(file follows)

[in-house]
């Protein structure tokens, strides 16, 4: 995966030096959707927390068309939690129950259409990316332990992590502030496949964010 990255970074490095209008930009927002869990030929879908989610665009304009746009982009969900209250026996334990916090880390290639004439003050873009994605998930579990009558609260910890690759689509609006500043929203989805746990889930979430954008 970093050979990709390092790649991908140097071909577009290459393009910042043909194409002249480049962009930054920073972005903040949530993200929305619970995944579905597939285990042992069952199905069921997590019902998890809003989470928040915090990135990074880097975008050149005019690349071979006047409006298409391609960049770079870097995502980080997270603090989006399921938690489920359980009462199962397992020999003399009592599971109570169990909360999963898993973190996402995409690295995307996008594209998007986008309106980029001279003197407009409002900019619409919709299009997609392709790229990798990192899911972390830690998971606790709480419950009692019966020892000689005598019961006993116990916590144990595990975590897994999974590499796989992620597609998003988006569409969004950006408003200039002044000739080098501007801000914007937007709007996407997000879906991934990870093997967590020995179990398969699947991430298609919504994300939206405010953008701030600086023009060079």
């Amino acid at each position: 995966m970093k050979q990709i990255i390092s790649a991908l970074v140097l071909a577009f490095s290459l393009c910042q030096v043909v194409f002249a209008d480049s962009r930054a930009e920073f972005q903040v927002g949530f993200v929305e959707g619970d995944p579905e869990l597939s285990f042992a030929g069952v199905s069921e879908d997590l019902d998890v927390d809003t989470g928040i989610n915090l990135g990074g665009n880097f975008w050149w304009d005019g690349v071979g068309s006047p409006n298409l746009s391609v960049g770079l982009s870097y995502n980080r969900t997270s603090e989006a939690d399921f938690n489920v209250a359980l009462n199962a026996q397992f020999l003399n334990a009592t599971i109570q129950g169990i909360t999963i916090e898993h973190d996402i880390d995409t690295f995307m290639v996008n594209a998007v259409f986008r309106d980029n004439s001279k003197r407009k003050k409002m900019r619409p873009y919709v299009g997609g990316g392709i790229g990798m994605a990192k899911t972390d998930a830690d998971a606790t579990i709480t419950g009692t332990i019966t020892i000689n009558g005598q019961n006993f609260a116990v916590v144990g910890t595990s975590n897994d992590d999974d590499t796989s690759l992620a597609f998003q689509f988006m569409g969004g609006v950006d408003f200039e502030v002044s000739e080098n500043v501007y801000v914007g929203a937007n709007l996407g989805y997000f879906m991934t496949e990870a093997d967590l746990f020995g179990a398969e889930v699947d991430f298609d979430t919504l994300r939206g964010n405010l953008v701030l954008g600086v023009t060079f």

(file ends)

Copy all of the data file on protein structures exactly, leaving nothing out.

[in-house]
């Protein structure tokens, strides 16, 4: 995966030096959707927390068309939690129950259409990316332990992590502030496949964010 990255970074490095209008930009927002869990030929879908989610665009304009746009982009969900209250026996334990916090880390290639004439003050873009994605998930579990009558609260910890690759689509609006500043929203989805746990889930979430954008 970093050979990709390092790649991908140097071909577009290459393009910042043909194409002249480049962009930054920073972005903040949530993200929305619970995944579905597939285990042992069952199905069921997590019902998890809003989470928040915090990135990074880097975008050149005019690349071979006047409006298409391609960049770079870097995502980080997270603090989006399921938690489920359980009462199962397992020999003399009592599971109570169990909360999963898993973190996402995409690295995307996008594209998007986008309106980029001279003197407009409002900019619409919709299009997609392709790229990798990192899911972390830690998971606790709480419950009692019966020892000689005598019961006993116990916590144990595990975590897994999974590499796989992620597609998003988006569409969004950006408003200039002044000739080098501007801000914007937007709007996407997000879906991934990870093997967590020995179990398969699947991430298609919504994300939206405010953008701030600086023009060079």
């Amino acid at each position: 995966m970093k050979q990709i990255i390092s790649a991908l970074v140097l071909a577009f490095s290459l393009c910042q030096v043909v194409f002249a209008d480049s962009r930054a930009e920073f972005q903040v927002g949530f993200v929305e959707g619970d995944p579905e869990l597939s285990f042992a030929g069952v199905s069921e879908d997590l019902d998890v927390d809003t989470g928040i989610n915090l990135g990074g665009n880097f975008w050149w304009d005019g690349v071979g068309s006047p409006n298409l746009s391609v960049g770079l982009s870097y995502n980080r969900t997270s603090e989006a939690d399921f938690n489920v209250a359980l009462n199962a026996q397992f020999l003399n334990a009592t599971i109570q129950g169990i909360t999963i916090e898993h973190d996402i880390d995409t690295f995307m290639v996008n594209a998007v259409f986008r309106d980029n004439s001279k003197r407009k003050k409002m900019r619409p873009y919709v299009g997609g990316g392709i790229g990798m994605a990192k899911t972390d998930a830690d998971a606790t579990i709480t419950g009692t332990i019966t020892i000689n009558g005598q019961n006993f609260a116990v916590v144990g910890t595990s975590n897994d992590d999974d590499t796989s690759l992620a597609f998003q689509f988006m569409g969004g609006v950006d408003f200039e502030v002044s000739e080098n500043v501007y801000v914007g929203a937007n709007l996407g989805y997000f879906m991934t496949e990870a093997d967590l746990f020995g179990a398969e889930v699947d991430f298609d979430t919504l994300r939206g964010n405010l953008v701030l954008g600086v023009t060079f």